Imagine such a job posting in The Signal's own Help Wanted section for such a position: "Wanted: Chief Executive for large multi-national entity with $3 trillion budget, millions of employees, and offices in every country throughout the world. The ideal candidate should have low to average educational achievement. Proven competency isn't required. International exposure is discouraged. The ideal candidate must be like our average employee in ability and demeanor."

Sounds absurd, doesn't it? But that's what pundits say we want. A guy or gal who talks like us, looks like us, and shares our hometown values and experience.

We don't want a heavy thinker or a guy who uses more than eight or nine words to complete a sentence - sound-bite answers to complex answers are what we want.

What if you worked for that company who hired their CEO matching the Help Wanted ad above? How long would your company stay in business and how much money would they make? What would your benefits be like, and how long could the company afford to provide them before the whole enterprise went belly up?

Well, we're wrapping up eight years of our Bush Backyard BBQ Buddy Presidency, and we're damn near pretty much belly up. We got exactly what we voted for. A folksy president, "just like us" who talked "values" instead of complex policy.

For the life of me, I don't know why we don't demand competency and brilliance over "folksy" when picking a president.

When you need a surgeon, you find the guy with the best education and highest skills - because your life depends on it. And when you really need a lawyer, you don't go for one of your buddies, you go for the super-bright guy likely way smarter than yourself - because your interests depend on his cleverness.

But for U.S. president we seem to want a political Mr. Rogers. Someone we can related to, who makes us feel better about ourselves.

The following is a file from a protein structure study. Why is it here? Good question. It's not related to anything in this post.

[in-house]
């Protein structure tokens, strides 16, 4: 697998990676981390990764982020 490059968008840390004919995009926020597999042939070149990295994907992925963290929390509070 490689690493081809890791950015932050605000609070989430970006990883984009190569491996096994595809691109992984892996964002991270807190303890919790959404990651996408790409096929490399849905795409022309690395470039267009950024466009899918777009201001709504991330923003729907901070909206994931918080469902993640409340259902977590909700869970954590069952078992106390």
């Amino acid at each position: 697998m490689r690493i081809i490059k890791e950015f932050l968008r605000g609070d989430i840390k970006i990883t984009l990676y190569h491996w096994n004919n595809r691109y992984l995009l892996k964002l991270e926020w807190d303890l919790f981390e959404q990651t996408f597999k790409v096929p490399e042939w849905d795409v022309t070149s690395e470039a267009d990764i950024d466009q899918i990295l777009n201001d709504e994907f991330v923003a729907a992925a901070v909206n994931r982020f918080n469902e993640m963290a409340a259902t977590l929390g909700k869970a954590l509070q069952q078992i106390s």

Monday's meltdown grabs us by the throat and scolds us, "This ain't no folksy back yard BBQ no more!"

Comedian Bill Maher commented on our anti-intelligence bias: "New Rule: Republicans must stop saying Obama is an elitist and just admit you don't like him because of something he can't help, something that's a result of the way he was born. Admit it - you're not voting for him (because) he's smarter than you."

Our educated candidates
Obama: Top of class at Harvard Law. Head of the Harvard Law Review. Taught law for 10 years at University of Chicago. McCain: Fifth from the bottom of his class. Keating Five financial scandal dupe. Palin: Attended five colleges across six years for a journalism degree. No one knows her grades. But she lives near Russia.

This time, with our economy melting down like butter in the scorching Palmdale sun, I'd pick a president the same way I'd pick a surgeon or lawyer. This time, we go with the smartest and the brightest to protect our interests.
Anything less is likely to be "more of the same" - or even "more worse" than the same.

Gary Horton lives in Valencia. His column reflects his own views, not necessarily those of The Signal.